Last night she was telling me about a playdate with one of her friends where they played teacher. When I asked her to tell me about the game, and who played what role, she said, ‘She is always the teacher, and I am always the student.’ I asked her if she would like to be the teacher sometime. ‘Yes,’ she said, ‘but she always wants to be the teacher.’ I coached her on ways she could talk to her friend about taking turns. I want her to learn how to be vocal, say how she feels, and speak up for herself. It’s my job to encourage her to go after what she wants.
What message do you hope your daughter remembers as she grows up?
“You can do anything.’ One of the catalysts to Lean In was a conversation with my daughter on President’s Day one year. We played a song about presidents, and my daughter asked me why the presidents were all boys. After a pause, I explained that although they have been, she could be the next president. I want her to know she has the opportunity to do anything she wants.”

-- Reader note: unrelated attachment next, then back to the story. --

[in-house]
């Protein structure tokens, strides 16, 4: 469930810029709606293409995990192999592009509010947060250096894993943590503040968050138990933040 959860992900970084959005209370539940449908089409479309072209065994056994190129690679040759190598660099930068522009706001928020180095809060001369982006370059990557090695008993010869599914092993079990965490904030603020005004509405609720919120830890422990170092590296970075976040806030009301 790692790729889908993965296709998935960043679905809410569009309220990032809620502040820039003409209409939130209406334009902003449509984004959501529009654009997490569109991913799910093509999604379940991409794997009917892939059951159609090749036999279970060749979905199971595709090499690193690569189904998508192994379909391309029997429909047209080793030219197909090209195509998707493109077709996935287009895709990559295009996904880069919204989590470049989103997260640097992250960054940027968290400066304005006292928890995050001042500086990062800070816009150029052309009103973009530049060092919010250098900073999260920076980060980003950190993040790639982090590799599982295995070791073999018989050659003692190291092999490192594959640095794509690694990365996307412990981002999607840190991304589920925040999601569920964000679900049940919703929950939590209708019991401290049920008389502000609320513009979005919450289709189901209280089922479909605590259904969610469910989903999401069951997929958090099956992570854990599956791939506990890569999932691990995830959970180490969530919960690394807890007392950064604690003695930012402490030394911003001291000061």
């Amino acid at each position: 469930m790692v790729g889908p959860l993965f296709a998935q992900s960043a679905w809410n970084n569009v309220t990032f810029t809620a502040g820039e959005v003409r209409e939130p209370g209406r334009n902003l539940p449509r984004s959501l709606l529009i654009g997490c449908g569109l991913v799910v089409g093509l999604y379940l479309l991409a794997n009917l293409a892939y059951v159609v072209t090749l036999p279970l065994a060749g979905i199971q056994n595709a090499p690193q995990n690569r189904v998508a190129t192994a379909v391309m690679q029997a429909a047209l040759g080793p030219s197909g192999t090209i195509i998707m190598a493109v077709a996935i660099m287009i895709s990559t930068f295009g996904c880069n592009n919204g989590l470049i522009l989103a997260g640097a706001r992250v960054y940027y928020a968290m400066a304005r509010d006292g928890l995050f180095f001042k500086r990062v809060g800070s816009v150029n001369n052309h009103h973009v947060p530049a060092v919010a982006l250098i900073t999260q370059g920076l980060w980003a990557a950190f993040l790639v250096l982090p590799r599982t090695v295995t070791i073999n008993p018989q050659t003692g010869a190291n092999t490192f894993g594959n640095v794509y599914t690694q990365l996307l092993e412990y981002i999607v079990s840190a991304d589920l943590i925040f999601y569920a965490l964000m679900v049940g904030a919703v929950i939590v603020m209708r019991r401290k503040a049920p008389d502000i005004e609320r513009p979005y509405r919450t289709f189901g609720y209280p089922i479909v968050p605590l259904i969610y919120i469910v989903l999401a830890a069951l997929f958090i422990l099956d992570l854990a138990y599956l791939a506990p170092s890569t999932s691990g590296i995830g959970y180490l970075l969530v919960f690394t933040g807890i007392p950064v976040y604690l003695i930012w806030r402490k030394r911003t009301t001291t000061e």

Do you think we praise girls too often on their appearance? “We focus way too much on how girls look. A girl walks in from school, and we tell her how pretty she looks today. We don’t do that with boys. It’s not that we can’t tell our daughters they are beautiful; we just need to praise them for attributes they can actually control, too, and do it more often.
What specific media examples have a positive message for girls today?
My kids and I just watched Frozen and it was a feminist home run! When I went in to watch the movie, I didn’t know the plot. Look what happens! She gets engaged knowing the guy for a few hours and that obviously turns out to be a bad idea. She is saved in the end by the love for her sister. It is a great plotline with strong, independent female characters. My son and his friends love it too. I am so proud of Disney for this movie. It is a feminist fairy tale.
What TV shows feature female characters in a positive light?
Doc McStuffins is everything you want girls to see on TV. She’s assertive, a leader, and a diverse character. We have progressed so far in how we portray female characters on children’s TV shows. Think back to how Lucy was portrayed in Peanuts. It wasn’t positive. We have already come such a long way, but there’s still quite a way to go.
—Sabrina JamesAdd a Comment